Xi Jiping: The Backlash – Review

Xi Jiping: The Backlash by Rory McGregor is the best (short) overview of the current geopolitical situation between China, the smaller powers (Canada, Singapore, Australia) and the larger powers (Germany, USA). He accurately diagnoses the challenges of smaller powers and China’s internal challenges. It seems Xi has a tight grip on power and the loyalty of the party, along with few rivals. The track China seems to be on is a return to authoritarian rule by party officials, with less respect of the rule of law. The use of trumped up charges to imprison Canadians, the picking and choosing of which imports they allow and other terribly mercantile behaviours does not bode well for China in the long-term.

A China that punishes those who defy it will likely contribute to an isolation and separation of China from many potentially friendly powers. Having spent two years of my life in China and having met many amazing Chinese people, I am concerned the country is headed back towards arbitrary rules that will create uncertainty for individuals, families and businesses. My Canadian friend who is based in Hong Kong, married to a Chinese woman with two children and speaks fluent Mandarin is quite skeptical on the stability of the communist party. Despite Xi’s efforts to avoid the collapse seen in the Soviet Union and the following appropriation of resources by the Oligarchs, it is unclear how China can simultaneously develop a thriving market economy and employ arbitrary rulings to cajole countries, people and businesses into compliance.

I love the Chinese people and the country, but there is a very dark trend emerging in China – whether it is the police state they have built with 24/7 global surveillance, the internment of Xinjiang Muslims, or the international actions they are taking to pressure smaller countries and dump product into foreign markets. The Chinese people are both nationalistic and revolutionary. If you put them into a corner, they fight. Just look at Hong Kong. With the economy still growing at 6% a year, it seems unlikely that the party will lose popular support in the short term. The longer term issues that will undermine the rule of the communist party can be summarized as demographic, liberty and rule of law.

The demographics in China are already negative and getting worse. They have very low birth rates and the working population is already decreasing in absolute and relative size. With less workers and less babies, housing values will decrease and a tremendous amount of the Chinese assets are built on property valuations. This carries from the individual families who feel they are wealthy due to owning apartments to the provincial and city governments who derive taxes from property values. Property value is fundamentally tied to demographics. If your population decreases, property values decrease. It can quickly turn into a chain reaction.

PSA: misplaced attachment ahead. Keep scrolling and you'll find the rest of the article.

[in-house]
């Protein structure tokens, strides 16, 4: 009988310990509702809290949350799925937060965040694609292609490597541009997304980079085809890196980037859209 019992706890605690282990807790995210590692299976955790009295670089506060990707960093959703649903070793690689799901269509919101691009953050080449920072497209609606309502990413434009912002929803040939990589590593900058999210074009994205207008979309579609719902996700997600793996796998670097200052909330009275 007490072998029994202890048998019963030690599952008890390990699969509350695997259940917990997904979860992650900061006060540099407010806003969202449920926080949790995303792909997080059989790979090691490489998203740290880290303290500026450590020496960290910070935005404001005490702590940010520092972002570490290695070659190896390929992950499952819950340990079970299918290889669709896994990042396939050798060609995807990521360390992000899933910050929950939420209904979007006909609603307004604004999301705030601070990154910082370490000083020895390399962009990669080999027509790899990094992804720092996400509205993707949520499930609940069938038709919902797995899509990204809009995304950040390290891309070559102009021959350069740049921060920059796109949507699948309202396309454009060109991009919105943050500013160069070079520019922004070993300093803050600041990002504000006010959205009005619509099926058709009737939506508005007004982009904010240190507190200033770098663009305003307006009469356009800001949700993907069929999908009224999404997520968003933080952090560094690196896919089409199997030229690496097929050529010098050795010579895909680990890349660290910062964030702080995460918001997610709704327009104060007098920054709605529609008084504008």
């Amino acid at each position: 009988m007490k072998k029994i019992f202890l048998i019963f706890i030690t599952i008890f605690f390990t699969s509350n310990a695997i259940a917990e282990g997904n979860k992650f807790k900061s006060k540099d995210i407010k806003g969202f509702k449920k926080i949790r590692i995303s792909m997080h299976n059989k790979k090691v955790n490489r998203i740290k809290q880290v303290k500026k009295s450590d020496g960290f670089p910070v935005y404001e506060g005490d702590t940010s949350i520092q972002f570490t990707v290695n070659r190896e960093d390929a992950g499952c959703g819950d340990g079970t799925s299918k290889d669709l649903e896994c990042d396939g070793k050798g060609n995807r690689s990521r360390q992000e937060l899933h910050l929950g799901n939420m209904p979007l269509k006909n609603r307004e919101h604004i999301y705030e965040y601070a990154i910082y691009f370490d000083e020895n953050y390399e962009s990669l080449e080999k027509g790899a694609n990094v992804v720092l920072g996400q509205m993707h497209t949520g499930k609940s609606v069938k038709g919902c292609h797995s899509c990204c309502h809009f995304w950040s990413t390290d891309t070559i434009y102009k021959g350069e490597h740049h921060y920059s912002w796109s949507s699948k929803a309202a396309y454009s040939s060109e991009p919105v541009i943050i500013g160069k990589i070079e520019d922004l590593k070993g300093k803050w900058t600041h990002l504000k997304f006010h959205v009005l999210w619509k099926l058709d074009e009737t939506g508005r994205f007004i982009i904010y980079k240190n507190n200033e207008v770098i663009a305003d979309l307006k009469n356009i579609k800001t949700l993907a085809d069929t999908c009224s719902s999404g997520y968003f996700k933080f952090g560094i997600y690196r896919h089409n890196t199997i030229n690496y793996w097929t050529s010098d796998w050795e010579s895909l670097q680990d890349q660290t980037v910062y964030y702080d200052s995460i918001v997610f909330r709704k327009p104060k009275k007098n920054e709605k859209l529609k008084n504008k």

All people want freedom. They want freedom to choose their mates, their careers and their future. If Chine continues to restrict emigration and movement this will frustrate the people. It is unclear how much they will do this. Over 100 million Chinese already leave the mainland on trips and return every year. The question will be centred around the upper middle class Chinese and how they view the future of their own freedom. If they are concerned it will be heavily restricted, you will see an outflow of people and money to other countries and a potential large-scale rescinding of Chinese nationality. This is hard to predict and it remains a major threat to the stability of the party. Without the entrepreneurial middle class, the Chinese economy does not work (nor does any other for that matter).

Similarly, the steps backwards on the rule of law internationally will likely lead to similar issues internally. If China is willing to punish Canadian farmers and Swedish salmon farms because of international politics, it seems clear they will use arbitrary rulings to control their own people. No country can develop in the long-term without a reasonable rule of law. Without it, businesses leave, people leave, morale is killed and people will not invest.

Building an empire is all about faith. It requires the country’s leaders and its people to have faith that they are on a divine mission. They must believe that the future will be better if they are active and invest in the country. Empires collapse because people lose faith. It is fare more fragile than we might imaging. With their actions and their challenges, China is running a real risk of losing the faith of the international community, the business world and its own people. If two of these pillars tumble, China will not be able to achieve its dream of a becoming a regional (maybe global) power and welcoming Taiwan back into its fold. Only time will tell, but I highly recommend this book to understand some of the challenges China currently faces.

Published on August 10, 2019